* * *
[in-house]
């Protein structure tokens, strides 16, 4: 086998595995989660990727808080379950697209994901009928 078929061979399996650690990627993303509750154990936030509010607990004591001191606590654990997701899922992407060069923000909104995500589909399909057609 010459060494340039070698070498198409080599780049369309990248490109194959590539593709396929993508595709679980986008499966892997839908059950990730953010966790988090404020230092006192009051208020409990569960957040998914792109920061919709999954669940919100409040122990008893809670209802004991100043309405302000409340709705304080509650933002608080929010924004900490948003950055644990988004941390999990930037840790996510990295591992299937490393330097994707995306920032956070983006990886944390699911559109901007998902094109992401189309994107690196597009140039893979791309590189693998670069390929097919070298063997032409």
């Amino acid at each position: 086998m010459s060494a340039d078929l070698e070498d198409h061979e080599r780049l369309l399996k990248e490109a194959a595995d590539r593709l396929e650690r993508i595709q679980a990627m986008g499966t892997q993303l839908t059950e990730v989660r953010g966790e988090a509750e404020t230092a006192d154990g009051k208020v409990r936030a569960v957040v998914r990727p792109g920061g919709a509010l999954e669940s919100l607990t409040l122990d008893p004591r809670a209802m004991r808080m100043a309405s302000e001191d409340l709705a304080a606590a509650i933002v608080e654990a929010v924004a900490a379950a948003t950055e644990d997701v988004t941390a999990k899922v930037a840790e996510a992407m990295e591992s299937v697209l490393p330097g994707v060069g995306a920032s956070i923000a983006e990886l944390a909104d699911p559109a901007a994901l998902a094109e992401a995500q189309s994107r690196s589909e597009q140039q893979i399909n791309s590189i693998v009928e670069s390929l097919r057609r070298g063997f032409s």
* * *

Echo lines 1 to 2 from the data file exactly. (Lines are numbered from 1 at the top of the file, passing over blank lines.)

[in-house]
């Protein structure tokens, strides 16, 4: 086998595995989660990727808080379950697209994901009928 078929061979399996650690990627993303509750154990936030509010607990004591001191606590654990997701899922992407060069923000909104995500589909399909057609 010459060494340039070698070498198409080599780049369309990248490109194959590539593709396929993508595709679980986008499966892997839908059950990730953010966790988090404020230092006192009051208020409990569960957040998914792109920061919709999954669940919100409040122990008893809670209802004991100043309405302000409340709705304080509650933002608080929010924004900490948003950055644990988004941390999990930037840790996510990295591992299937490393330097994707995306920032956070983006990886944390699911559109901007998902094109992401189309994107690196597009140039893979791309590189693998670069390929097919070298063997032409």